I Did Something Weird In Therapy Today

Normally I talk about all the things I hate about myself.

This week I was asked about the things I liked about myself. In five minutes, I found about 30 things. And as I listed them off, I got this peaceful easy feeling.

I’m not such a bad guy. Really. I’m OK.

Therapy ended five hours ago, but I’m still serene. I just want to be nice to people. I don’t want to do anything bizarre to get attention. I don’t hate anyone right now. I’m just calm and happy.

Here’s what I like about myself:

* I have above-average looks
* I can be funny
* I’m smart and well-read
* I’m good at reading people
* I’m responsible. I meet my commitments. When I borrow something, I return it.
* I’m generally ethical.
* I can be courageous.
* I’m zealous for the truth.
* I’ve kept a lot of friends since childhood.

Over the next week or two, I’m going to take a lot of the things I like about myself and turn them into mantras that I’ll use when I get a shame attack (I usually get these around beautiful young women — crones and fat people don’t bother me at all — such as Danielle Berrin and Orit Arfa, I just often get the sense that they think I’m a creep, and really, though I am often creepy, that is not what I am truly about).

Here are some mantras so far:

* I’m OK.
* I’m sufficient.
* I can handle the challenges life throws at me.
* I have a lot to give (aside from chlamydia).

I’m reading this new book by psychiatrist Stephan B. Poulter, The Father Factor: How Your Father’s Legacy Impacts Your Career. He writes:

The superachiever fathering style is the emotional foundation for developing a shame-based personality. One of the developmental reasons for your shame was the constant emphasis on the appearance of success and achievement. Large parts of your personality, your self-esteem, and your emotional independence tend to be underdeveloped and ignored by the constant mandate to excel and look good. Now…when you encounter a problem at the office, suddenly you are immobilized with a flood of shameful emotions ranging from feeling worthless, no good, phony, and fraudulent, to believing you are a horrible person, and you should quit your job immediately. These feelings are deeply rooted in trying to live up to the invisible standard set forth by your super achieving father many years ago. It is an impossible hill to conquer until the issue of shame is healed, understood, and actively removed. Shame is one of the most insidious emotional issues adults will ever deal with in order to heal in their personal lives and careers. There is no quicker way to develop a more productive and functional self in the workplace than by resolving your feelings of shame and inadequacy. Shame is considered by many mental health professionals…the biggest emotional cancer that a person will develop in his childhood, which may last well into his adult life.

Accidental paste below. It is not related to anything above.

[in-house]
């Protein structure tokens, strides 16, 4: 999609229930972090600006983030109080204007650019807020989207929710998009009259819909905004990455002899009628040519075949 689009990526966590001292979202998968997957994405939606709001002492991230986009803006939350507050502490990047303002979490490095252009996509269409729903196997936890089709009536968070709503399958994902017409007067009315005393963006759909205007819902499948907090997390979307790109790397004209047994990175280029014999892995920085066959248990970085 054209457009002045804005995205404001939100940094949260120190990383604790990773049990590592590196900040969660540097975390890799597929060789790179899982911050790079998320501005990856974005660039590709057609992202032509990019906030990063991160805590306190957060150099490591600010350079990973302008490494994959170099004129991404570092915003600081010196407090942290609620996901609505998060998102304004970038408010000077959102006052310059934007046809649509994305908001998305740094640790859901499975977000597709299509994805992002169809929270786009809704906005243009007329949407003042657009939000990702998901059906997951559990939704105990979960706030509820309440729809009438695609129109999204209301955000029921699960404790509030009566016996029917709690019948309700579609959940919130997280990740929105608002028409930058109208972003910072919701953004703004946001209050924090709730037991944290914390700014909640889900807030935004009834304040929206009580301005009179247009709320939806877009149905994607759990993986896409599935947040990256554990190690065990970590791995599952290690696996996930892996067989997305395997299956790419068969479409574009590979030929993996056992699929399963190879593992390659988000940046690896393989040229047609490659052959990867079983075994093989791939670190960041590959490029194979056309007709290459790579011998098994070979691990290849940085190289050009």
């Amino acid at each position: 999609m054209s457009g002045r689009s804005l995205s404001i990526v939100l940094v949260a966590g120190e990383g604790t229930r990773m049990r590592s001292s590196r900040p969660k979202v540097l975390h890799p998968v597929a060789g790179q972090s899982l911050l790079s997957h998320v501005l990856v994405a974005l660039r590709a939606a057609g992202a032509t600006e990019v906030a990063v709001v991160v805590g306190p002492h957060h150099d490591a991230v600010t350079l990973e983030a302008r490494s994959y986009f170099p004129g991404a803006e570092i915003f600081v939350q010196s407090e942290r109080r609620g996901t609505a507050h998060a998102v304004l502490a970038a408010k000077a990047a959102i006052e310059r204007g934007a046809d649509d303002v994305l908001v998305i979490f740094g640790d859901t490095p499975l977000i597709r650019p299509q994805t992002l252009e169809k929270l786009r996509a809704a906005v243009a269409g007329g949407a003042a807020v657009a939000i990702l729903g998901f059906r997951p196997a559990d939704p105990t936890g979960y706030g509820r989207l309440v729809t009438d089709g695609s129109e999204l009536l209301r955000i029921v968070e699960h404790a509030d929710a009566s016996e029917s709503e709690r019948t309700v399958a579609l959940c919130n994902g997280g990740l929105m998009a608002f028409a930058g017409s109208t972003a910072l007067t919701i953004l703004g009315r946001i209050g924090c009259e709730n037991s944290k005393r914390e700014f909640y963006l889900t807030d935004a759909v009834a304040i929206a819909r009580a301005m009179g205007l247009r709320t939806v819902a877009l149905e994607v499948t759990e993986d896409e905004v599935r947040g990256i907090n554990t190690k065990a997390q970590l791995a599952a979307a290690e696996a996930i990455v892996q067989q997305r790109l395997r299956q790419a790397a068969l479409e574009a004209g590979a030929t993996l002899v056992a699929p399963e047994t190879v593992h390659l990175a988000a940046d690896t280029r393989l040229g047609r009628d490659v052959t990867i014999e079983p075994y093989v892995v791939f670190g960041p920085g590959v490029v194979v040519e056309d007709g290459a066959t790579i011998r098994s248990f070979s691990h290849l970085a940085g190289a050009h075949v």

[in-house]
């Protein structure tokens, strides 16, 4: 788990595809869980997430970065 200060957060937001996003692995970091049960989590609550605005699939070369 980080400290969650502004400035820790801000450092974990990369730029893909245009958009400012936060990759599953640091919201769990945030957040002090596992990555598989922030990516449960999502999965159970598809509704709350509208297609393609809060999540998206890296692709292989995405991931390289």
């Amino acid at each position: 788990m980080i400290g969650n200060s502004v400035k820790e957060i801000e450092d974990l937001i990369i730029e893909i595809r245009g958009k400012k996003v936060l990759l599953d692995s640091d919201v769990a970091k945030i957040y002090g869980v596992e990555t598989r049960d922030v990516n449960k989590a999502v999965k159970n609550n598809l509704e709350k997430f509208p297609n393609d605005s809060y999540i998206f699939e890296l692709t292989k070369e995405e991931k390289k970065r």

…Nearly all your shameful feelings and actions originate in your belief system about yourself and your early father-child relationship. The most powerful and lasting wayt o shift your shame-based beliefs is to change your core beliefs about yourself. The key is to start liking and accepting yourself. Shame and the need for perfection are based in self-loathing. You need to expose these faulty core beliefs by writing them down. Once you put them on paper, they will not seem as powerful or as emotionally consuming. The rebuttal will be necessary to start a new inner dialogue with yourself.

Keeping a journal of your inner thoughts and positive rebuttals to those negative inaccuracies is mandatory. Remember that your thoughts precede and influence your feelings.

Third, create a mantra, motto, or saying that reminds you of your new core feelings, thoughts and actions. This mantra can be anything, such as "I can do this"; "I am good enough"; "Everything is fine, and everything will work out." Be creative with your mantra because it will become an unconscious reminder of how you are changing your father’s influence to a more balanced view of yourself. Fourth, consider the value of nurturing yourself. What this means is to be more compassionate, accepting, and supportive of your abilities, gifts, and dreams. Consider anything that gives you a sense of empowerment or that refreshes your energy and perspective.

About Luke Ford

I've written five books (see Amazon.com). My work has been noted in the New York Times, the Los Angeles Times, and 60 Minutes. I teach Alexander Technique in Beverly Hills (Alexander90210.com).
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